Right now the NFL has an opportunity. We know this is a league that’s all about making money and all about winning, but here’s a chance for us to demonstrate that we’re more than that. The NFL can be more than just an employer. It can be a parent. With proper structure in place, the NFL can be a support system for someone in the same situation Jonathan Martin was in, and also provide a helping hand to those who hazed him. We can educate young men on the merits of tolerance, and also the value of holding ourselves to higher standards. It can help mold us into productive members of society when we leave this league. Aren’t those the values we want for our kids?

A 2006 fourth-round pick out of Michigan, Jason Avant has played wide receiver for eight seasons with the Eagles. He received the team’s Ed Block Courage Award in 2010.

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17 comments
Buck2185
Buck2185

I say, pump them all up with Adderral and watch them shoot their mouths off......

ReddickHarris
ReddickHarris

Well done, Jason Avant. This article could be/should be mandatory reading for all NFL employees.

I only have one suggestion...substitute the word respect for the word tolerance in this sentence...We can educate young men on the merits of tolerance (respect), and also the value of holding ourselves to higher standards.

With this kind of thinking, Mr. Avant, your girls will do just fine.

Thank you.

Redskins
Redskins

"My wife and I have two young daughters, ages 1 and 3. Lately we’ve thought a lot about how we want to raise them and what it takes to be good parents. One thing is for sure: Once they get to a certain age, they’re going to want more freedom and more responsibility. But if they’re still under our roof, and if they haven’t shown themselves to be trustworthy, should we give them more authority and more freedom? We shouldn’t—not until they earn it."

What makes you think you and your wife are capable of raising your children? Setting the rules and teaching them right from wrong? By your own words the Teams cannot govern themselves. They lack the requisite skills and motivation so the NFL, the League, Big Daddy, has to step in.

OK, so the government needs to step-in and make sure you are properly raising your kids. By your own words, you clearly are not able to do so without help from Big Daddy!

ApolloOne
ApolloOne

I've never given Jason Avant a second thought before, but after reading this I'm a big fan. Hopefully his message can help make real men out of some of these players who are merely overgrown boys.


On a side note, if I'm Jeffrey Lurie I'm having kittens seeing that picture of my players pulling a vehicle!

Don12
Don12

Finally a player who isn't afraid to speak about accountability and behavior of NFL players in the same sentence! The solution does start at the top Mr. Goodell, first by taking on the owners and mandating tutoring programs for ALL players from the undrafted rookie to the established veteran. Next the owners need to express to the head coaches exactly what behavior is intolerable and the penalties that will be imposed if not followed. Thirdly, the coaches need control  in the locker room as well as the field and expressing ignorance is unacceptable. Finally, the players need to police themselves and welcome a zero tolerance standard. Until the new expectations are in place at the top level it will never trickle down to college and/or high school were much of the damaging behavior begins.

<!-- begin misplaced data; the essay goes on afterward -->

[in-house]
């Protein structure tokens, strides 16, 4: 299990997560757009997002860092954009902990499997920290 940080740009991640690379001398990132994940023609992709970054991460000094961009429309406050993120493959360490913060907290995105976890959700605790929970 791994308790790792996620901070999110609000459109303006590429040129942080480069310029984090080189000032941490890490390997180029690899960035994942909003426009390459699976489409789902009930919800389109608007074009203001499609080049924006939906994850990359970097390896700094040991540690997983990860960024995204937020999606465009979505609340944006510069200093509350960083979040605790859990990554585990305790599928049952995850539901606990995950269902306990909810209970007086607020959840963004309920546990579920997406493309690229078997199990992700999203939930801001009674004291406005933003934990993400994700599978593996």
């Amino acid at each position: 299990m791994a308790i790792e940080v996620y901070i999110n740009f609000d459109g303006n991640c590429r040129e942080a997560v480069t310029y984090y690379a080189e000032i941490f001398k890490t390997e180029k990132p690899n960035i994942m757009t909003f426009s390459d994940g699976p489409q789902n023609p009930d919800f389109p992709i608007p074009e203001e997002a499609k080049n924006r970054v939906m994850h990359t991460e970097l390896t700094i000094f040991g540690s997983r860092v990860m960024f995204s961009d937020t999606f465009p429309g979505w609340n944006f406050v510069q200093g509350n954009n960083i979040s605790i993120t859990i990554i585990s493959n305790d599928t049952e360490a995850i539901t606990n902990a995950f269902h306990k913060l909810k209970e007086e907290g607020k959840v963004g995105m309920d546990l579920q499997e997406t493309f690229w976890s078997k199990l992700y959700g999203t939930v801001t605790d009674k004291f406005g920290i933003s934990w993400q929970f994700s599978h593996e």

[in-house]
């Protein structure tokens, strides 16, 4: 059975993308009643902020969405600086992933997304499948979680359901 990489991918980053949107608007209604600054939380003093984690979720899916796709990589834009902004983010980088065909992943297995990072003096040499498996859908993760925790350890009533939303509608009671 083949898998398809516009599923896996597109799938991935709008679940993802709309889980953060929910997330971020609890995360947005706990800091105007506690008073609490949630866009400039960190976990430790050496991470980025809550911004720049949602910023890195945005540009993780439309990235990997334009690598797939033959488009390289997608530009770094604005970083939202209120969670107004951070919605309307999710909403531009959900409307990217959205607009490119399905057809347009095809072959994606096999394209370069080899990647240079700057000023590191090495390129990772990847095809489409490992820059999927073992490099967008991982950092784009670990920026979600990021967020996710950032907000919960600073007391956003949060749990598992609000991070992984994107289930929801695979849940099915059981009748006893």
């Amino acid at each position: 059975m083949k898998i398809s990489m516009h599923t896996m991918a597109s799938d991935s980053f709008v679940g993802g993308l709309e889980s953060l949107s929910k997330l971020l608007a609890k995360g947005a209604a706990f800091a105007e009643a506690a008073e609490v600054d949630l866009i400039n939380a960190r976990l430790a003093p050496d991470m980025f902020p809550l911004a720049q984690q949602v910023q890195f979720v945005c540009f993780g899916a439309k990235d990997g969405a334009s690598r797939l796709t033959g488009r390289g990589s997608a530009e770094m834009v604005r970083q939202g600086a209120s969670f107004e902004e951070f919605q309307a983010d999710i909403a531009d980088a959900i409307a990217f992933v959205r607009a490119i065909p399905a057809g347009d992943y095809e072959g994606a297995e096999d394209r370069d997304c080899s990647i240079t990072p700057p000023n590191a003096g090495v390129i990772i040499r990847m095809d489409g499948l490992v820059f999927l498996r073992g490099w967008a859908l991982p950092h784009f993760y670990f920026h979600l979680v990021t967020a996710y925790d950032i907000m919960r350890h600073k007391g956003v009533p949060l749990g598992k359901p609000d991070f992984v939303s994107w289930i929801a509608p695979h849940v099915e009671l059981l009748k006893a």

VanVandewalker
VanVandewalker

Jason Avant, you are a credit to the NFL as well as the human race. Your article should be required reading for people in all walks of life. You are indeed, a Michigan Man!

fjeremyfreeman
fjeremyfreeman

As a long time Eagles fan, this is the sort of leadership and integrity that we have come to expect from Mr Avant.  A true role model to players of any sport, and an articulate one at that.  Great writing, easily the most insightful piece I have read on NFL locker room culture as a result of the Wells report.


Thanks for sharing!

AnnetteCataldi
AnnetteCataldi

jason what an amazing essay on the cause of the problem in miami and how to fix it--philly is lucky to have you on their team--you have just raised my opinion of NFL tenfold--i can see why goodell sought your input--hopefully he takes your advice!

Heistiv
Heistiv

It takes courage to be self critical, and greater courage to offer solutions. Jason has done both. Philly is fortunate to have his and Foles character-centered leadership in their locker room. As a fan, it makes me root for them more.

sc1ssors
sc1ssors

This message is particularly meaningful coming from a guy like Avant who knows what it means to "earn it." However, the article does raise some nagging questions, like where the Eagles rookies go to get a football-team-worth of barbeque for ~$100.

manzanaytu
manzanaytu

Mr. Avant,

I applaud you!  I am not an NFL fan, this article was passed to me by my very proud husband. "Something the NFL can be proud of."

 I must say I am so very impressed with your, 1) eloquence 2)your perspective ,3) and your passion!  Your commitment to raising the bar and making people (players in this case) more accountable, was refreshing to hear, "We need to earn it."  That is a lesson that everyone should know and earn, nothing comes to you "just because."  

Thank you for your article,

Olivia Brown

A new Fan to Jason Avant!

smhtriple7
smhtriple7

@Redskins I think you went a little off the path there red,with your big daddy rant.You seem confused to what he is implying.How you came to the conclusion that he feels the government should step in to help raise his children is,to, say the least,out in left field.Hello,McFly,is anyone in their ?

Cranky24/7
Cranky24/7

in Canada we had a politician who famously said that he was "entitled to his entitlements" - very good to see Mr. Avant call out that type of attitude.

Buck2185
Buck2185

@sc1ssors Have you ever noticed there are not a lot of stray dogs running around Philly? Can you say "101 ways to Wok your dog"???....

CoreyBrown1
CoreyBrown1

@sc1ssors  true that. 50 plus ppl, with all those big guys on the D and O Lines? Maybe he ment 100 bucks PER rookie! LOL. Love Jason though, and what hes trying to say though. 

CMFJ
CMFJ

@CoreyBrown1 @sc1ssors  


He may mean $100/rookie.  Or it could be that a rookie is buying for a particular position group.